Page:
Turkey, Brazil Come out against new Iran sanctions at Security Summit

Presidnt Obama’s nuclear security summit scored an early victory on Monday, since Obama was able to announce that Ukraine would give up its stock of high enriched uranium by 2012. Ukraine kept some of the high enriched uranium (HEU) from Russian warheads on its territory. The US has generally been successful in convincing former Soviet states other than Russia to give up stockpiles of HEU (uranium enriched to over 20%).

But it should be remembered that Ukraine is not a great Power, and is sandwiched uneasily between the Russian Federation and the European Union. Ukraine would like to join the EU. It has the prospect of further US economic aid. And it wants to avoid falling back under Russian control. Its best shot at relative independence and economic growth is cooperation with the West.

In contrast, Iran is not being so forthcoming. It is not afraid of any third party, the way the Ukraine fears Russia. It does not have to rush into the arms of the US and the EU to guarantee its independence. Indeed, Tehran has very bad memories of European and American political dominance.

Its nuclear enrichment program (there is no evidence of a weapons program) is intended to warn the great powers off any further meddling in Iran.

On Iran, the picture for Obama was far more mixed. Turkey announced itself firmly against ratcheting up sanctions on Iran. This stance matters because Turkey is a non-permanent member of the UNSC. Likewise Brazil currently has a seat, and its goverment, as well, has just announced opposition to further Iran sanctions.

And while China may have softened slightly on the issue of sanctions on Iran to deter it from pursuing nuclear enrichment, Beijing is unlikely to sign on to what Israeli Prime Minister Binyamin Netanyahu called ‘crippling sanctions.’

Meanwhile, Iran took strong exception to the new Obama security doctrine that appeared to leave open the possibility of a US attack on Iran. Tehran is approaching the UN for a resolution condemning the US.

Obama needs a Ukraine-style breakthrough if his Iran policy is to bear fruit. The trick would be in convincing Iran’s ruling clerics that they would have more independence, not less, without the nuclear research program.

But apparently that would be too big a carrot for Washington to offer.

Posted in Uncategorized | 17 Responses | Print |

17 Responses

  1. Dr. Cole:

    First, congratulations on a very nice looking new blog template. Hopefully the new server situations serves you well for a long time.

    The United States does not understand why Iran’s 1978 foreign policy was distasteful to Iranians. Just as it does not fully understand how unpopular Mubarak’s foreign policy is, the degree to which holding Egypt to its current foreign policy contradicts any notion of democracy or popular sovereignty. An inability to see past the idea that there must be a dominant Jewish-majority state in Palestine really skews US views on the Middle East.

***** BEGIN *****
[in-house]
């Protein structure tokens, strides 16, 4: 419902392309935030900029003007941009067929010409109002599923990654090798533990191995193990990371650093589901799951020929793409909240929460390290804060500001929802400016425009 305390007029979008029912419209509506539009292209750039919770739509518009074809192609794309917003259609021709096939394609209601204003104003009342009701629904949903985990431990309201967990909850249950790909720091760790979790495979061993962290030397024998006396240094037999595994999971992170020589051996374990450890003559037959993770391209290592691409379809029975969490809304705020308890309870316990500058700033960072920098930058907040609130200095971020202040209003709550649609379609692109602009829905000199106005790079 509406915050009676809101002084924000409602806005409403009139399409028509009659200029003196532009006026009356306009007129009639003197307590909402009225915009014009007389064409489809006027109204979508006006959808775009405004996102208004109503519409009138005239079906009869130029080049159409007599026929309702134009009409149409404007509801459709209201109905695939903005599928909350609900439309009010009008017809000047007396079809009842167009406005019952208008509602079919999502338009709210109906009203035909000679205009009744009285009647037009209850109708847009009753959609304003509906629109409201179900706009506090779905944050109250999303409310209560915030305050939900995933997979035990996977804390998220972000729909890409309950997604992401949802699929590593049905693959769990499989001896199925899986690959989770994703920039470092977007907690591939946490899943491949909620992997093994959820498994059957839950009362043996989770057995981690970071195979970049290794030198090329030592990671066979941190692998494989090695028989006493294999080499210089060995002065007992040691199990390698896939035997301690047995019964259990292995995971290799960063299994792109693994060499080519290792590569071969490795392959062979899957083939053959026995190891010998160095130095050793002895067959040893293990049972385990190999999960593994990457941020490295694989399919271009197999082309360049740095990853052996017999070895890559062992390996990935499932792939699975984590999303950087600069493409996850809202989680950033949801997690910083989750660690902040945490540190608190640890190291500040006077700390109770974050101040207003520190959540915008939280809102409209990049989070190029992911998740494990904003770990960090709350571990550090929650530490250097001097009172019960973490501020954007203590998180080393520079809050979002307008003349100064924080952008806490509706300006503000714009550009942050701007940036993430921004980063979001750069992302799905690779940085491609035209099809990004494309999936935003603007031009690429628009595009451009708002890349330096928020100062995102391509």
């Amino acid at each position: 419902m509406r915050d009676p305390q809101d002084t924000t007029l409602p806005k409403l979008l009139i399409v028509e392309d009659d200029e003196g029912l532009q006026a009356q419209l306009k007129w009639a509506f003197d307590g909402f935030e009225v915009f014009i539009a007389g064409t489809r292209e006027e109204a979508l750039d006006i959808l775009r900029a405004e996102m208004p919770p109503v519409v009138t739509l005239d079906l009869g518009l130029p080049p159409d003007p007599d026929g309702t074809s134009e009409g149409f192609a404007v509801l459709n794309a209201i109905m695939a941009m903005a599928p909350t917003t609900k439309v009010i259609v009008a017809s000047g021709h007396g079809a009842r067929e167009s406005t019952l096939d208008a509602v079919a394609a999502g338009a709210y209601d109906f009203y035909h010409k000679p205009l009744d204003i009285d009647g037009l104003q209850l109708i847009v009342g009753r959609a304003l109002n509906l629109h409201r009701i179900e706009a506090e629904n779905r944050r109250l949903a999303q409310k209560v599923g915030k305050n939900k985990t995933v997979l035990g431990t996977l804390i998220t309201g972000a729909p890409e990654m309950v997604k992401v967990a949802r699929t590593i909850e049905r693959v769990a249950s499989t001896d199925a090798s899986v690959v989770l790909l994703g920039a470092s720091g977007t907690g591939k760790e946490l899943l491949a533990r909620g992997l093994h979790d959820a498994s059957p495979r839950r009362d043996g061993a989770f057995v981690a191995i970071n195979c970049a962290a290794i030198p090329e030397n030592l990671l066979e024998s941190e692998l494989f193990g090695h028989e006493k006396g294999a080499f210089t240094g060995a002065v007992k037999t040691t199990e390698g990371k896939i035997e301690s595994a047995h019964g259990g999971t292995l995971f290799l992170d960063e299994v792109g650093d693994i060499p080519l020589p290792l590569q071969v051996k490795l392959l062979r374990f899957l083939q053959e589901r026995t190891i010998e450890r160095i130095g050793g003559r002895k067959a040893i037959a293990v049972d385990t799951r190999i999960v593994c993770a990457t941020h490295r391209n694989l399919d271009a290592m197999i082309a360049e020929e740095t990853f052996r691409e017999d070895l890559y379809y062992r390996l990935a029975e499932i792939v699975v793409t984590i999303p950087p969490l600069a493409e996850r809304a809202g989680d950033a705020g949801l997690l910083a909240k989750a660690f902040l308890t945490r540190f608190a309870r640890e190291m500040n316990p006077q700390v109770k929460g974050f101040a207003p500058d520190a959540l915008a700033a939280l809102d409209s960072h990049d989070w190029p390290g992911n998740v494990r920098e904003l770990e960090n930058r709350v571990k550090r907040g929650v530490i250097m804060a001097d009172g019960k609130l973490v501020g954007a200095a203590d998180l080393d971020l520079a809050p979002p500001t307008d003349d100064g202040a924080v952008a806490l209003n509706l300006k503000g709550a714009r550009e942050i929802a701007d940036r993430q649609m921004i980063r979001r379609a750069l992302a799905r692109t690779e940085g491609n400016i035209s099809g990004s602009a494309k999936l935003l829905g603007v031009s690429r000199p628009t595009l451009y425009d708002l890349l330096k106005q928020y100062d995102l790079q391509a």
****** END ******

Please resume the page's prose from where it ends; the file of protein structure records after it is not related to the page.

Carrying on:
So the US is not able to offer any significant incentives to Iran just to give up the “Japan option” it is developing because if it gave Iran incentives to give up the nuclear issue, it would have no incentives left to pressure Iran to return to its 1978 foreign policy relative to Israel – which is the more important US/Israeli goal.

    Instead Obama’s strategy is to make the status quo as bad for Iran as possible and then wait. Eventually Iran may cave. The problem with that strategy is that in the meantime the US and Iran are unnecessarily hostile and this hostility will result in lost opportunities for cooperation in Iraq and Afghanistan.

    It is a costly strategy, but if the US is to remain in its role as Israel’s guarantor, it does not have any better options.

  2. Iran has already long ago offered to place severe restrictions on its nuclear enrichment program, and operate the program as a multinational effort, thus ensuring that it can’t be used to secretly make bombs. They’ve even offered to only produce sufficient enriched uranium as required by their reactor fuel needs, and to immediately covert the enriched uranium into fuel rods so none can be used to make bombs. These and other Iranian compromise proposals (See link to nytimes.com ) would have addressed any legitimate fear of nuclear weapons proliferation by Iran — have been simply ignored by the US, thus proving that the entire nuclear conflict with Iran is a deliberately manufactured pretext just as “WMDs in Iraq” was a pretext.

  3. professor, please help me settle a debate with a colleague…what is the correct way to pronounce Mosul?